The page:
The Duomo of San Giorgio is a Baroque church located in Ragusa Ibla, old part of Ragusa. Its construction began in 1738 and ended in 1775.
The church is one of the greatest expressions of Baroque style and religious architecture in Ragusa. It was designed by Rosario Gagliardi of Noto, an architect and a prominent figure of the then artistic movement. It stands on top of a monumental staircase and its angled position pointing to the square amplifies its majesty and plastic effects, also exalted by a slightly convex front side. The façade, with three orders, was built following the “tower” pattern: it grows up like a pyramid and incorporates the bell tower into the façade ending with a bulbous pinnacle.
The central door is finely carved with six high-reliefs made by Palermo native artist Vincenzo Fiorelli in 1793. Images depict the martyrdom of San Giorgio. In the second order, there is a frame with carvings adorned with a stained-glass window, which shows San Giorgio slaying the dragon; on the sides, it stands the equestrian statues of San Giorgio and St. James the Apostle. The third order, instead, contains the belfry on top of which stands an antique clock. Next to it, there are two statues of San Pietro and San Paolo.The church’s Latin cross plan is characterized by three naves separated by two sturdy columns.References:
Monte d"Accoddi is a Neolithic archaeological site in northern Sardinia, located in the territory of Sassari. The site consists of a massive raised stone platform thought to have been an altar. It was constructed by the Ozieri culture or earlier, with the oldest parts dated to around 4,000–3,650 BC.
The site was discovered in 1954 in a field owned by the Segni family. No chambers or entrances to the mound have been found, leading to the presumption it was an altar, a temple or a step pyramid. It may have also served an observational function, as its square plan is coordinated with the cardinal points of the compass.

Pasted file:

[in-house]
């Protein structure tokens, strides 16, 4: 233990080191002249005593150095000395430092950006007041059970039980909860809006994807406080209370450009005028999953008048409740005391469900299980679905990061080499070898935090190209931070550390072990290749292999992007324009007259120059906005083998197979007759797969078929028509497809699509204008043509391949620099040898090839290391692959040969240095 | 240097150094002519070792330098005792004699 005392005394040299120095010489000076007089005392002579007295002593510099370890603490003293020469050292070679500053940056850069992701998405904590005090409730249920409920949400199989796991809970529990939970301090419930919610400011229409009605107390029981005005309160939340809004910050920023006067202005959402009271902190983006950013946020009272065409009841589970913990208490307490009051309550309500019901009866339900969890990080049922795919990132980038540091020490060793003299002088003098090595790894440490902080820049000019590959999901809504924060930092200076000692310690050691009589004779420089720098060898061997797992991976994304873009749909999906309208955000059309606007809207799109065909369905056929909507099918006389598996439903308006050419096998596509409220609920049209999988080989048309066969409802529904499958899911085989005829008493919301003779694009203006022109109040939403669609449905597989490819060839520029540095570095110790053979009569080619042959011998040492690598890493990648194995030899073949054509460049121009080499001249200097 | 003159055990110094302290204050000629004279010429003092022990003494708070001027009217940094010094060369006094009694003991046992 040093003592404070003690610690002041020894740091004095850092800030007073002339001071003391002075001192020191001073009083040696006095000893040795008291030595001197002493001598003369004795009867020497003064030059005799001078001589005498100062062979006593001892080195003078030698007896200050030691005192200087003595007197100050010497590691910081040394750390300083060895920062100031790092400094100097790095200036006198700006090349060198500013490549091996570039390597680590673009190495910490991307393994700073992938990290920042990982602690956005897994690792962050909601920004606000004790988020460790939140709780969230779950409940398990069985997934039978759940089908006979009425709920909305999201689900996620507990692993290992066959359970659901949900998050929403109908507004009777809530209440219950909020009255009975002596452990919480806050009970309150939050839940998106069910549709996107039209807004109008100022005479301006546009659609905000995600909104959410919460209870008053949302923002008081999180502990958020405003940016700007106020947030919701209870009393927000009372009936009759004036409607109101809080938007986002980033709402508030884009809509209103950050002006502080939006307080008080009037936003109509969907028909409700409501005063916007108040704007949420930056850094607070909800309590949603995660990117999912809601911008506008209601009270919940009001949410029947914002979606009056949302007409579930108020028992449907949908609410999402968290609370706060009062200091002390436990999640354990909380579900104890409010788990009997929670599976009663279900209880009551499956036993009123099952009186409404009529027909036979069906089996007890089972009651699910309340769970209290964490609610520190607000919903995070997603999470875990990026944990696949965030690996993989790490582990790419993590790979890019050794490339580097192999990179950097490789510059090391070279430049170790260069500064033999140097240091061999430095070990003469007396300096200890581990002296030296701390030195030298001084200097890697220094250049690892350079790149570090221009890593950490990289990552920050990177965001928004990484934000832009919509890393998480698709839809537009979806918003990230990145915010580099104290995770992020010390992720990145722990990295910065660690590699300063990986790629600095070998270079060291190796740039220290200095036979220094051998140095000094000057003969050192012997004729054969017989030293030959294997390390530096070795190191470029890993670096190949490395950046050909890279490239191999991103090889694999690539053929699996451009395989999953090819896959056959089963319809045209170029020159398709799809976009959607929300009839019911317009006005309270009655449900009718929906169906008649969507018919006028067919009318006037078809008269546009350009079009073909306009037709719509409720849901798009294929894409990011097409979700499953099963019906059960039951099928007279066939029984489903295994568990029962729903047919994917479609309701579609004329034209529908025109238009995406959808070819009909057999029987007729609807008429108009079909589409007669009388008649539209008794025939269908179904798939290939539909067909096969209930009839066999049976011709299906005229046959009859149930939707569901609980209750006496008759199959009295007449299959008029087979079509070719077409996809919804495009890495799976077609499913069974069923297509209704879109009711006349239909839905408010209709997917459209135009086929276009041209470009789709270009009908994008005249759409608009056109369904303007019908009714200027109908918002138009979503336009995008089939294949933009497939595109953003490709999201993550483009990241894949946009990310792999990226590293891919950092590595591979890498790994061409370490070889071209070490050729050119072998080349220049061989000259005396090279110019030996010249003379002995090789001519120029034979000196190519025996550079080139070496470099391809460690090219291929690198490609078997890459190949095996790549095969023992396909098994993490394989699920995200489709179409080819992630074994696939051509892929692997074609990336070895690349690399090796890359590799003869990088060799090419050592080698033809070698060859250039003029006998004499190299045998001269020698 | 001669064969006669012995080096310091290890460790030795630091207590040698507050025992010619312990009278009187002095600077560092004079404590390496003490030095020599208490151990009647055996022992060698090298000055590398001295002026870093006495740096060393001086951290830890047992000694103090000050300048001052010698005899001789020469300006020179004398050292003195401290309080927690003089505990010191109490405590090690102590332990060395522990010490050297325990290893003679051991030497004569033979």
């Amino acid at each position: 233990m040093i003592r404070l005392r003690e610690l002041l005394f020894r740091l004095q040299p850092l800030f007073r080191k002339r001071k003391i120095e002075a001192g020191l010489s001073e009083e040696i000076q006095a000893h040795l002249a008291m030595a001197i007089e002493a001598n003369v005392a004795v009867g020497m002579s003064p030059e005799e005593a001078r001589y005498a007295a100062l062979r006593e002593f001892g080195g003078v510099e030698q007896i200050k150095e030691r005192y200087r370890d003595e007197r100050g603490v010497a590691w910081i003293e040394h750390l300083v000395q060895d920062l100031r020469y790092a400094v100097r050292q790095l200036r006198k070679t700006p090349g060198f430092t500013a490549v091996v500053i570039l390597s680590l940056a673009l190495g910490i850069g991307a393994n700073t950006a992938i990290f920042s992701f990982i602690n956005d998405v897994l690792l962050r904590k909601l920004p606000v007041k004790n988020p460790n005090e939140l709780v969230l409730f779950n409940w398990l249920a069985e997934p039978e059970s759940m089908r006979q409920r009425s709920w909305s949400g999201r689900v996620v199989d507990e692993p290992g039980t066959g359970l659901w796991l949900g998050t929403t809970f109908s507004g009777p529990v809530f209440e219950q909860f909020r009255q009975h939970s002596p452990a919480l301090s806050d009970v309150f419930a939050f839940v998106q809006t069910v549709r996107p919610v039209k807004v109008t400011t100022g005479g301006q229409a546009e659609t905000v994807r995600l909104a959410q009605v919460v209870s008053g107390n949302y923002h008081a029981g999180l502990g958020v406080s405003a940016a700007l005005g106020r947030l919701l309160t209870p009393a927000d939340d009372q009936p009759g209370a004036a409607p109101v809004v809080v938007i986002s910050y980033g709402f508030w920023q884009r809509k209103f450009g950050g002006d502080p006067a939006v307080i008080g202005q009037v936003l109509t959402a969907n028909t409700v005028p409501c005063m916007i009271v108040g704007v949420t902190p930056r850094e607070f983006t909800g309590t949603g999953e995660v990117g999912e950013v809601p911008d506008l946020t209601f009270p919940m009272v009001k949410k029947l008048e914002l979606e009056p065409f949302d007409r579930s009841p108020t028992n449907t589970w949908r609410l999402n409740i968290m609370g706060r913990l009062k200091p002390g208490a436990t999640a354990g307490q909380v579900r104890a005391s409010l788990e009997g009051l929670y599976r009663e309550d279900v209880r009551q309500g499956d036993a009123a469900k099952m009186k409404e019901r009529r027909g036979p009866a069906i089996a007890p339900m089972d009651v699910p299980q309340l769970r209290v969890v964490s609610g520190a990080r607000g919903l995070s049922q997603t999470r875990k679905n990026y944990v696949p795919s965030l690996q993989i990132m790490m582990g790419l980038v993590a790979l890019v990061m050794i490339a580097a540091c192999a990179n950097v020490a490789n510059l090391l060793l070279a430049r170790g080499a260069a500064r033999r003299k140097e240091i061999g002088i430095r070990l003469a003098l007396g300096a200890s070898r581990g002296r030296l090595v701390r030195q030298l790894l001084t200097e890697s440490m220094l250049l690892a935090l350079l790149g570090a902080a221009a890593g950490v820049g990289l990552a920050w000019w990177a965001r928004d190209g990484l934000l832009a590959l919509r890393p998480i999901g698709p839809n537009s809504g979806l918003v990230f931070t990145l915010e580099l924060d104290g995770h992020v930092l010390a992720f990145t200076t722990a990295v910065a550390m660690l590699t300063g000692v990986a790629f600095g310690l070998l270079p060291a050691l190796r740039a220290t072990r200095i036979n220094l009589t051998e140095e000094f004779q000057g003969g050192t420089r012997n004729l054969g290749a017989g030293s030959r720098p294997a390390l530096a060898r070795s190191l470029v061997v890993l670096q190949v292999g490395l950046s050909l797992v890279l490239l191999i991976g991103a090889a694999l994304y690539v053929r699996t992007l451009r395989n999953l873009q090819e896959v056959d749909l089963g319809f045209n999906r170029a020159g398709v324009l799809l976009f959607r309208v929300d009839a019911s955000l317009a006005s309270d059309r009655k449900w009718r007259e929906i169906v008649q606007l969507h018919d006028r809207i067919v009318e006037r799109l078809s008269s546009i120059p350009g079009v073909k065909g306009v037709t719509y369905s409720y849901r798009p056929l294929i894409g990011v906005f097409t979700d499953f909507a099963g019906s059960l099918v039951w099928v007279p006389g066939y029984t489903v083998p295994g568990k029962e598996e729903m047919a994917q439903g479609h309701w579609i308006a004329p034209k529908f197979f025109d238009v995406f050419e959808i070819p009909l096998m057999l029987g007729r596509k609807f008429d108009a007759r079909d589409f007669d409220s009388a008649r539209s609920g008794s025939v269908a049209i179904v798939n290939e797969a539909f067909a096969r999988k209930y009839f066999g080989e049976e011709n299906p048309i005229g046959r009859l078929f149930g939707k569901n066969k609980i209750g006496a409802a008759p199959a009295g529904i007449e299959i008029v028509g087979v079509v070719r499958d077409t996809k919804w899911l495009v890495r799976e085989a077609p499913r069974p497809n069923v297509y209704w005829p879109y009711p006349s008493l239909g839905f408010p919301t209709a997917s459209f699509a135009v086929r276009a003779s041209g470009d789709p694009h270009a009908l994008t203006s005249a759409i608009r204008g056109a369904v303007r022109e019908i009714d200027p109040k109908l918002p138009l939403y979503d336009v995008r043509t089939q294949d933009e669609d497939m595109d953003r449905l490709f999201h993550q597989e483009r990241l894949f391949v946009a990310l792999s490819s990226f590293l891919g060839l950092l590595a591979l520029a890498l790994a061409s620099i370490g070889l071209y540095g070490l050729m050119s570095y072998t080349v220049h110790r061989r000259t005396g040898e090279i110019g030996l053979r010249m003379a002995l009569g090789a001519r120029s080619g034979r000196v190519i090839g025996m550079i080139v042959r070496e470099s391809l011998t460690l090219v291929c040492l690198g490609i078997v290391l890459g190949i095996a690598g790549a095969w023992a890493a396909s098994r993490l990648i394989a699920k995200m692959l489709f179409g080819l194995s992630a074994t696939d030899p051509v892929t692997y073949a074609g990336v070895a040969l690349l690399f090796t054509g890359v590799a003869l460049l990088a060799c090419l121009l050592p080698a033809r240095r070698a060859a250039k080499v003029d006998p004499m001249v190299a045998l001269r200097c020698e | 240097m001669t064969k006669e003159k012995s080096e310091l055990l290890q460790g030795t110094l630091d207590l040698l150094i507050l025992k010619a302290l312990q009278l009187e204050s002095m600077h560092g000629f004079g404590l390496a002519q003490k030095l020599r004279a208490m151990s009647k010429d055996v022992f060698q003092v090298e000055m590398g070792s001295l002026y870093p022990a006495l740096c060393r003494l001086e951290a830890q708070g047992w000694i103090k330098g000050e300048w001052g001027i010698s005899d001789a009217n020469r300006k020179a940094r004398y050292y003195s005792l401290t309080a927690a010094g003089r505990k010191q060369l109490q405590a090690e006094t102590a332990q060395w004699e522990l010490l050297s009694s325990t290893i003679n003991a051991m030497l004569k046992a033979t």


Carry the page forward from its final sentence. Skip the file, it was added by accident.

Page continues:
The initial Ozieri structure was abandoned or destroyed around 3000 BC, with traces of fire found in the archeological evidence. Around 2800 BC the remains of the original structure were completely covered with a layered mixture of earth and stone, and large blocks of limestone were then applied to establish a second platform, truncated by a step pyramid (36 m × 29 m, about 10 m in height), accessible by means of a second ramp, 42 m long, built over the older one. This second temple resembles contemporary Mesopotamian ziggurats, and is attributed to the Abealzu-Filigosa culture.
Archeological excavations from the chalcolithic Abealzu-Filigosa layers indicate the Monte d"Accoddi was used for animal sacrifice, with the remains of sheep, cattle, and swine recovered in near equal proportions. It is among the earliest known sacrificial sites in Western Europe.
The site appears to have been abandoned again around 1800 BC, at the onset of the Nuragic age.
The monument was partially reconstructed during the 1980s. It is open to the public and accessible by the old route of SS131 highway, near the hamlet of Ottava. It is 14,9 km from Sassari and 45 km from Alghero. There is no public transportation to the site. The opening times vary throughout the year.